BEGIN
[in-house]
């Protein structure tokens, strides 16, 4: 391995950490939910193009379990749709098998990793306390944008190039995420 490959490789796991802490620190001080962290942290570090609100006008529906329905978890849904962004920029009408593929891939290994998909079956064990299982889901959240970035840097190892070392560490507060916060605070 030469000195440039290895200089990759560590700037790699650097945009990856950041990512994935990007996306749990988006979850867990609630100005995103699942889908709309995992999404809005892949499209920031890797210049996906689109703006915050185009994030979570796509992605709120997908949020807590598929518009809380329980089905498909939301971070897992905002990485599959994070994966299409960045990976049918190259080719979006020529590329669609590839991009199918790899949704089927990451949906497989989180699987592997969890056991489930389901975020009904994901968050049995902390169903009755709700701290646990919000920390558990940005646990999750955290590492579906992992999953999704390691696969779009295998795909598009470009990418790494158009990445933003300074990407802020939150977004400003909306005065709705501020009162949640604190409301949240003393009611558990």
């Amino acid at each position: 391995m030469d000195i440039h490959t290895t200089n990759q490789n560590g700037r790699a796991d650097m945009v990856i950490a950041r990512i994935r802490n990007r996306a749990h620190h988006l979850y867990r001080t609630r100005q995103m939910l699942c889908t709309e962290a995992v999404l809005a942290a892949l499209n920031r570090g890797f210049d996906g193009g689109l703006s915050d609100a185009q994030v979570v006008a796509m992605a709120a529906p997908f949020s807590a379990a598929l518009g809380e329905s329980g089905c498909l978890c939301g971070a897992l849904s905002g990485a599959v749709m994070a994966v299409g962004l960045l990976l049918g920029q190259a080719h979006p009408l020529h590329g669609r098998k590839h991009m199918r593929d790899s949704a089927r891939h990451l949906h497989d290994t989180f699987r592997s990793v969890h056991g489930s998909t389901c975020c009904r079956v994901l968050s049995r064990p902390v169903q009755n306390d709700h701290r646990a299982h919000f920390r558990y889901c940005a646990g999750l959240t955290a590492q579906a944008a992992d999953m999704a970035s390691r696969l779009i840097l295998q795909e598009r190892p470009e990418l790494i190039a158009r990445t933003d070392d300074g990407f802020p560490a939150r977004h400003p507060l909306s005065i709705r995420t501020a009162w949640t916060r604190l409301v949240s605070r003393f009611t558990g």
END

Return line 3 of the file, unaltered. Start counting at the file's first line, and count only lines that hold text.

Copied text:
């Amino acid at each position: 391995m030469d000195i440039h490959t290895t200089n990759q490789n560590g700037r790699a796991d650097m945009v990856i950490a950041r990512i994935r802490n990007r996306a749990h620190h988006l979850y867990r001080t609630r100005q995103m939910l699942c889908t709309e962290a995992v999404l809005a942290a892949l499209n920031r570090g890797f210049d996906g193009g689109l703006s915050d609100a185009q994030v979570v006008a796509m992605a709120a529906p997908f949020s807590a379990a598929l518009g809380e329905s329980g089905c498909l978890c939301g971070a897992l849904s905002g990485a599959v749709m994070a994966v299409g962004l960045l990976l049918g920029q190259a080719h979006p009408l020529h590329g669609r098998k590839h991009m199918r593929d790899s949704a089927r891939h990451l949906h497989d290994t989180f699987r592997s990793v969890h056991g489930s998909t389901c975020c009904r079956v994901l968050s049995r064990p902390v169903q009755n306390d709700h701290r646990a299982h919000f920390r558990y889901c940005a646990g999750l959240t955290a590492q579906a944008a992992d999953m999704a970035s390691r696969l779009i840097l295998q795909e598009r190892p470009e990418l790494i190039a158009r990445t933003d070392d300074g990407f802020p560490a939150r977004h400003p507060l909306s005065i709705r995420t501020a009162w949640t916060r604190l409301v949240s605070r003393f009611t558990g």